Use of COVID-19 convalescent plasma in low- and middle-income countries: a call for ethical principles and the assurance of quality and safety

Jay Epstein, Martin Smid, Silvano Wendel, Daniel Somuah, Thierry Burnouf*

*Corresponding author for this work

Research output: Contribution to journalComment/Letter to the editorAcademicpeer-review

10 Citations (Scopus)

Abstract

Most high-income countries are aggressively engaged in the collection and research evaluation of convalescent plasma as a specific passive immunotherapy for treatment of COVID-19. Preliminary clinical data fully support such initiatives. Outbreaks of COVID-19 are now dramatically affecting LMIC, which have restricted capability for ensuring organized and controlled collection of safe blood and plasma collection due to fragmented blood systems with limited oversight, infrastructure, equipment, and trained personnel. Nevertheless, there is an urgent effort in LMIC to provide COVID-19 convalescent plasma as a potentially effective therapy that can be produced locally. The Working Party on Global Blood Safety of the International Society of Blood Transfusion has published "Points to consider in the preparation and transfusion of COVID-19 convalescent plasma in low- and middle- income countries". The purpose of this commentary is to provide an urgent general frame of ethical and technical recommendations on the use of convalescent plasma to treat patients affected by the SARS-CoV-2 virus in LMIC. Key ethical, quality, and safety guidance for the selection of donors, the collection and processing of blood, and the transfusion of COVID-19 convalescent plasma should be followed. Governments should be reminded that an adequate supply of quality and safe blood components for transfusion is essential to meet the primary healthcare needs of the population. The response to the COVID-19 epidemic highlights the importance of capacity building for an organized and sustainable national blood system while steps are taken to provide appropriately collected, tested and processed COVID-19 convalescent plasma for investigational clinical use.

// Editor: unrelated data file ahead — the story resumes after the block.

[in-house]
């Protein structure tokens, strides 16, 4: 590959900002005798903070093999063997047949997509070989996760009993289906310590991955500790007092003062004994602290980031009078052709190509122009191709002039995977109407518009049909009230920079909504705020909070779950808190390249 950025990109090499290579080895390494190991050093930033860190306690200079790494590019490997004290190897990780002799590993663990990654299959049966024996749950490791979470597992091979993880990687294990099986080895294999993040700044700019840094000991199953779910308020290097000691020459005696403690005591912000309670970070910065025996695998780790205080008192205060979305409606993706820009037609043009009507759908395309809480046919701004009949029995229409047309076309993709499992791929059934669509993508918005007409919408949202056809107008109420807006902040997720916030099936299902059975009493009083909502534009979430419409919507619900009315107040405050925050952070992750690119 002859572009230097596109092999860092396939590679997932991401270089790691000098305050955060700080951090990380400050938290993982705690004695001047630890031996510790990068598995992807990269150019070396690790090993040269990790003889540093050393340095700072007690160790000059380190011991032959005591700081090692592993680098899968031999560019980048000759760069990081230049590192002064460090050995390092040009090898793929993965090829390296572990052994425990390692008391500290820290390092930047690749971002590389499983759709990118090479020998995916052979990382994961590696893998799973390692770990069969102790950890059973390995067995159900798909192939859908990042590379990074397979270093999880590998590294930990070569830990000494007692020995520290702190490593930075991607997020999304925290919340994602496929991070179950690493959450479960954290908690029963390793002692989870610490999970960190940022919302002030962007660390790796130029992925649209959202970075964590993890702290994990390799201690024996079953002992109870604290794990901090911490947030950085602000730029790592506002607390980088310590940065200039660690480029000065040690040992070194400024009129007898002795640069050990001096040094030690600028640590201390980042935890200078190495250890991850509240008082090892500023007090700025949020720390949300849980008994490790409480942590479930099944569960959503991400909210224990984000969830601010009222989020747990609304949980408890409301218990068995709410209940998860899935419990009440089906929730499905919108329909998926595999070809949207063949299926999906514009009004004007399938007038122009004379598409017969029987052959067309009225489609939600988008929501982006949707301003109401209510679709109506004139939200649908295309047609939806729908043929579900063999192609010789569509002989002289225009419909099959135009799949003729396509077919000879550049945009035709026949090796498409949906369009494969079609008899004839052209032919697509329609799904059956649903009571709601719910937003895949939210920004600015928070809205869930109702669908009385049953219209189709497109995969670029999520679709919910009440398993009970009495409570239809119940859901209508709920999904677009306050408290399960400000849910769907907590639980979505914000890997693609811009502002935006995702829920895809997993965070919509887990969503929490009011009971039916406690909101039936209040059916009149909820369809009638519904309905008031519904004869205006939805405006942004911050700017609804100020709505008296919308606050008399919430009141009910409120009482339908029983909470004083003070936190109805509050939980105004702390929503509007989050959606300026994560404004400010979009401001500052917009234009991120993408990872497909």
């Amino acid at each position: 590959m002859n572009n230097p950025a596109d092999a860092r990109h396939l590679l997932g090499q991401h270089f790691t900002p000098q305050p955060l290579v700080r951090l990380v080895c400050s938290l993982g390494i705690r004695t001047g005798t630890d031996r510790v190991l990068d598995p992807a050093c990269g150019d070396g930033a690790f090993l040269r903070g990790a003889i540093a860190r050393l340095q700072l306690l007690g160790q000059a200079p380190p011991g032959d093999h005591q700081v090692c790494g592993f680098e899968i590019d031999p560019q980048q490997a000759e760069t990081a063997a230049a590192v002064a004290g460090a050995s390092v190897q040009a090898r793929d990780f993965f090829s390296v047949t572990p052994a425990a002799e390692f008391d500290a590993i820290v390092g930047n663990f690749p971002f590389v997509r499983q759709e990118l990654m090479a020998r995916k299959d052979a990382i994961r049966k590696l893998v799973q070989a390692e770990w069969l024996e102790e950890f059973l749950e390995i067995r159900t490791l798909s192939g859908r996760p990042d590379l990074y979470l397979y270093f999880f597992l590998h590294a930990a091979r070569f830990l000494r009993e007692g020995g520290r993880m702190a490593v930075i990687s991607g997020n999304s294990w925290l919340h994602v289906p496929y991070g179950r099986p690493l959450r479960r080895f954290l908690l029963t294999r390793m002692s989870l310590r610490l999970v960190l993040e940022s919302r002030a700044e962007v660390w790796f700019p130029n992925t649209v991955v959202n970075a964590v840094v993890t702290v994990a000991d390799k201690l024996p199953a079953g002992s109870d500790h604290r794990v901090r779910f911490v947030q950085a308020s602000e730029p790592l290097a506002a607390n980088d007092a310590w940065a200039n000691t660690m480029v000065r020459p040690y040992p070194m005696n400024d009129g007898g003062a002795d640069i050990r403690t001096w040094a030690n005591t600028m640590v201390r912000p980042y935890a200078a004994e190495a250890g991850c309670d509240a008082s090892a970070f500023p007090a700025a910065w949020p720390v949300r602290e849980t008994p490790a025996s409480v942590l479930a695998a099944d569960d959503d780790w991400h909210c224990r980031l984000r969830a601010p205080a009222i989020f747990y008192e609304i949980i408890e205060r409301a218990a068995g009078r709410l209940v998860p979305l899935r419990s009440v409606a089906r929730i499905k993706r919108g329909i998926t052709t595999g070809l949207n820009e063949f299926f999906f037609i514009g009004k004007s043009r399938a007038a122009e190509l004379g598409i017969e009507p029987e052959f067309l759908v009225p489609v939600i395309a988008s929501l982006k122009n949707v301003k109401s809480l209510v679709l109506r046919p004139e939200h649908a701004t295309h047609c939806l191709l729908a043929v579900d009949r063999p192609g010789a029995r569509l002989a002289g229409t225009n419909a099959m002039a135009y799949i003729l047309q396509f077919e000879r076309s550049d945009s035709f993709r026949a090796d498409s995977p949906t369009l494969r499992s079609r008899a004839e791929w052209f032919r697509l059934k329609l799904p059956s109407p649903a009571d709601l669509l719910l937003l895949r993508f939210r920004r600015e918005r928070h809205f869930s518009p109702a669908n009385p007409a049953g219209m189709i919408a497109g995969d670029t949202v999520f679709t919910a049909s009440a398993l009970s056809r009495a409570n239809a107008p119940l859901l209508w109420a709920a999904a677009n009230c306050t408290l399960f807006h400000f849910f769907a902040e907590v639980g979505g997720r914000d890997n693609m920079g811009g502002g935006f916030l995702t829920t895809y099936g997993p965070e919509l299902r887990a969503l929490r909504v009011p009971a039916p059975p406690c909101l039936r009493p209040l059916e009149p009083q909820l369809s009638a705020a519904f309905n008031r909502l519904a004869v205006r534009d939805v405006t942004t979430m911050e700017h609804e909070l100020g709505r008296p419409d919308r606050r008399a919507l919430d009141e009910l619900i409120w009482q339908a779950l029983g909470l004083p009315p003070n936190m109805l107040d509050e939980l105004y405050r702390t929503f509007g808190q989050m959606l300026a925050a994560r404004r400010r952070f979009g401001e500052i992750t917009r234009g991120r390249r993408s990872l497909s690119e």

Original languageEnglish
Pages (from-to)13-14
Number of pages2
JournalVox Sanguinis
Volume116
Issue number1
Early online date28-May-2020
DOIs
Publication statusPublished - Jan-2021
Externally publishedYes

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